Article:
Leadership struggles within parties are never about fundamental policy differences, but this one is even less so than most.
Kevin Rudd lost the leadership after he ditched carbon pricing, having promised to do it, and Julia Gillard is about to lose the leadership after she introduced it, having promised not to.
So it would be tempting to observe that climate change policy has claimed a succession of political leaders, starting with Malcolm Turnbull, and is about to claim another, and that the electorate’s view has shifted from enthusiasm to concern over the past three years. But that’s not a superficial enough analysis.
Climate just happens to be part of the background scenery for a Shakespearean drama about ambition and treachery, along with the resources boom and the credit crisis. As with Hawke/Keating and Howard/Costello, Gillard/Rudd is simply about being prime minister, not differences in what anyone would do with that power.
In fact with the departure of Nick Minchin there is no obvious climate change sceptic in a political leadership position in Australia. Rudd was in favour, then against; Gillard was against then in favour; Abbott is against a carbon tax but in favour of “direct action” to achieve the same result; Bob Brown, at least, is consistent.
It is probably too late for Rudd to ditch the carbon tax if, or rather when, he becomes prime minister again, and in any case he would lose the support of the Greens if he did that and would have to go directly to an election.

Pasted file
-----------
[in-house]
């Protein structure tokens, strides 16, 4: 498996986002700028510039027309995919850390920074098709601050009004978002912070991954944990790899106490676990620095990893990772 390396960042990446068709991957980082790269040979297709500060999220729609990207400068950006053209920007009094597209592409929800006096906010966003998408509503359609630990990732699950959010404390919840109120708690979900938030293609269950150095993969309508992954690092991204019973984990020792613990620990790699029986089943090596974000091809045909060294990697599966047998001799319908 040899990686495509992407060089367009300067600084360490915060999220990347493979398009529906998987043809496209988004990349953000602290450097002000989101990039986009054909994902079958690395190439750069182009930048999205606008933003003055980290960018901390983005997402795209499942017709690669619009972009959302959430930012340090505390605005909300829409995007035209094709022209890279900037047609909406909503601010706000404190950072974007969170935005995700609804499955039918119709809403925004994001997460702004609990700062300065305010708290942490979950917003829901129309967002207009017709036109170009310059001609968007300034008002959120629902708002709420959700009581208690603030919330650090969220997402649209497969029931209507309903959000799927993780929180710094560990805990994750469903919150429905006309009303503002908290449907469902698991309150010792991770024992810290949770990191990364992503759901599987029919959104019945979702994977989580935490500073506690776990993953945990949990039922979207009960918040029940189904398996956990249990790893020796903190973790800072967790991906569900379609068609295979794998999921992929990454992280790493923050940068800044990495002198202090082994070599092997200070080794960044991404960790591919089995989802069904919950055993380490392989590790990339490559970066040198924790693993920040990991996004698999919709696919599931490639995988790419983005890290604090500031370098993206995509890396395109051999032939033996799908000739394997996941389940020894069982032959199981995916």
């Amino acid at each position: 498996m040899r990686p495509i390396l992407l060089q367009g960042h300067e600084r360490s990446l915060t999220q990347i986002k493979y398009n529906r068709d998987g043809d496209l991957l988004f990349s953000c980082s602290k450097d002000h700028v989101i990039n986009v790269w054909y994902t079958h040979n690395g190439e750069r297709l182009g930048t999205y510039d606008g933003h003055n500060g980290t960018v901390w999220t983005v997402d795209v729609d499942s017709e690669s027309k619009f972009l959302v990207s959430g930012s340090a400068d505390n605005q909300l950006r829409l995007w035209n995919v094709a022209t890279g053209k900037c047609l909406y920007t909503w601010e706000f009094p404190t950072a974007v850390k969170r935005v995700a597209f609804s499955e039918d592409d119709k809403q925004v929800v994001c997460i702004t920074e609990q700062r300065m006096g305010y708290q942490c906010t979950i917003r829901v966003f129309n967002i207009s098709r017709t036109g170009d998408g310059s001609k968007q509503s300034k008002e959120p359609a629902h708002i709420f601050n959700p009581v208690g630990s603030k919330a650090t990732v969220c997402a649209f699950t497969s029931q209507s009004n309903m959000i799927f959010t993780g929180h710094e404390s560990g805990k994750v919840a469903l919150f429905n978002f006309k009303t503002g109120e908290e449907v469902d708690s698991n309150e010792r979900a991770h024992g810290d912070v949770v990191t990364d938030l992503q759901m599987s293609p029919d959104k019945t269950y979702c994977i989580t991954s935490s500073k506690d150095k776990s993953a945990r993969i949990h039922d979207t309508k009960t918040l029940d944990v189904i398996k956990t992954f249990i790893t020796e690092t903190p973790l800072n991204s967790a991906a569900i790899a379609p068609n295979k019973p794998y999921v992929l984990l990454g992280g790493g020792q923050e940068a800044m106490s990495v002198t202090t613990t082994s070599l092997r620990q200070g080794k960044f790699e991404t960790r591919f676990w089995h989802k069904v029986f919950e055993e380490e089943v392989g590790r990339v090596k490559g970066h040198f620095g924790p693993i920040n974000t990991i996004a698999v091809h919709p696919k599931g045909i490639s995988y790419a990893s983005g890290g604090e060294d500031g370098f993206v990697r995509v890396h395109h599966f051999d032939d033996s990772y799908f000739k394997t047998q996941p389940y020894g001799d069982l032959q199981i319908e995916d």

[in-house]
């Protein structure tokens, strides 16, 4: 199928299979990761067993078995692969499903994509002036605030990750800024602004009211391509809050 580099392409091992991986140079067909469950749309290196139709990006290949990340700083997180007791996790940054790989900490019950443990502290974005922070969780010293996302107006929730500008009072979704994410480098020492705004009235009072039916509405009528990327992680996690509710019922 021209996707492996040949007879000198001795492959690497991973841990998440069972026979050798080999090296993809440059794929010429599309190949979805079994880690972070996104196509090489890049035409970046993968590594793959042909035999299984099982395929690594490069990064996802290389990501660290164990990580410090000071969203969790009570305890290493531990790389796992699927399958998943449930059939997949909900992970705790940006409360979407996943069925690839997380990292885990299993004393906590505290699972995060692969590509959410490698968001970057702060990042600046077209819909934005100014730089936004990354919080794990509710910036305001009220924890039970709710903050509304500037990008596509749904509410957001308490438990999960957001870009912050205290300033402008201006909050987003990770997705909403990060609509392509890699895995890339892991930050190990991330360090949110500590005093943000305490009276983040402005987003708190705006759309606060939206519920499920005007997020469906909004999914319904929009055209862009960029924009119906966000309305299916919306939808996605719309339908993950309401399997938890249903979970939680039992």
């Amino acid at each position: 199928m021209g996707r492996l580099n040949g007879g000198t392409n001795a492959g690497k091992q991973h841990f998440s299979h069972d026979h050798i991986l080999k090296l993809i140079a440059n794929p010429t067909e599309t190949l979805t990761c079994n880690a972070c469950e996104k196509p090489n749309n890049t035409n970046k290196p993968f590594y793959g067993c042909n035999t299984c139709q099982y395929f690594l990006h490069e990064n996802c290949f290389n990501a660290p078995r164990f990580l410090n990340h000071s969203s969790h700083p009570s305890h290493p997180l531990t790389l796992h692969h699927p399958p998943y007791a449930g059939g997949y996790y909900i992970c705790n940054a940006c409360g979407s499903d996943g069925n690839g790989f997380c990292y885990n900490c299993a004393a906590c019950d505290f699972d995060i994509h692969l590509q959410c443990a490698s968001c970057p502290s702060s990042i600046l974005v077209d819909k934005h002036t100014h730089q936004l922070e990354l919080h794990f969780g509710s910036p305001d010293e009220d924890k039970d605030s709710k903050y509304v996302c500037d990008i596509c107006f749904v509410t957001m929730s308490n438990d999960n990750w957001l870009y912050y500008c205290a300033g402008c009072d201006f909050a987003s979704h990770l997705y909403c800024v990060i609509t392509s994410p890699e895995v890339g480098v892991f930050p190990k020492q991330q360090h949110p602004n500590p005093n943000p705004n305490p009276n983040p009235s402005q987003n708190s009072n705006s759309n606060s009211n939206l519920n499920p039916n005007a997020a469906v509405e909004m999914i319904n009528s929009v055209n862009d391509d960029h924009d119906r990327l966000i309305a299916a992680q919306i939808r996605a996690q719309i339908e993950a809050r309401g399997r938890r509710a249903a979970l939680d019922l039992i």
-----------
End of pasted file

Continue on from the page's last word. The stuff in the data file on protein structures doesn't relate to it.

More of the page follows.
It is becoming increasingly clear that if there is a fundamental issue at work here it is the declining relevance of the Australian Labor Party.
Party elders have been warning for years that its support base is hollowing out as a result of the declining membership of unions and the increasing support for the Greens among the left-leaning inner-urban middle-classes.
Since Whitlam, the ALP has been a successful coalition of these two forces, but that is now breaking down, as more and more of the working classes become contractors and small business people, and the Greens capture an increasing slice of the young urban vote.
If there is an answer to this problem, Labor’s brains trust hasn’t found it.
The prime minister after the next election is likely to be Tony Abbott, but the big winner may well be the Greens.
There probably won’t be a hung parliament in the lower house, so even if the Greens won another urban seat or two it wouldn’t make much difference, but the Greens should gain numbers in the Senate and be in a position to block any legislation the ALP did not support, including, of course, repeal of the carbon tax.
This article first appeared on Business Spectator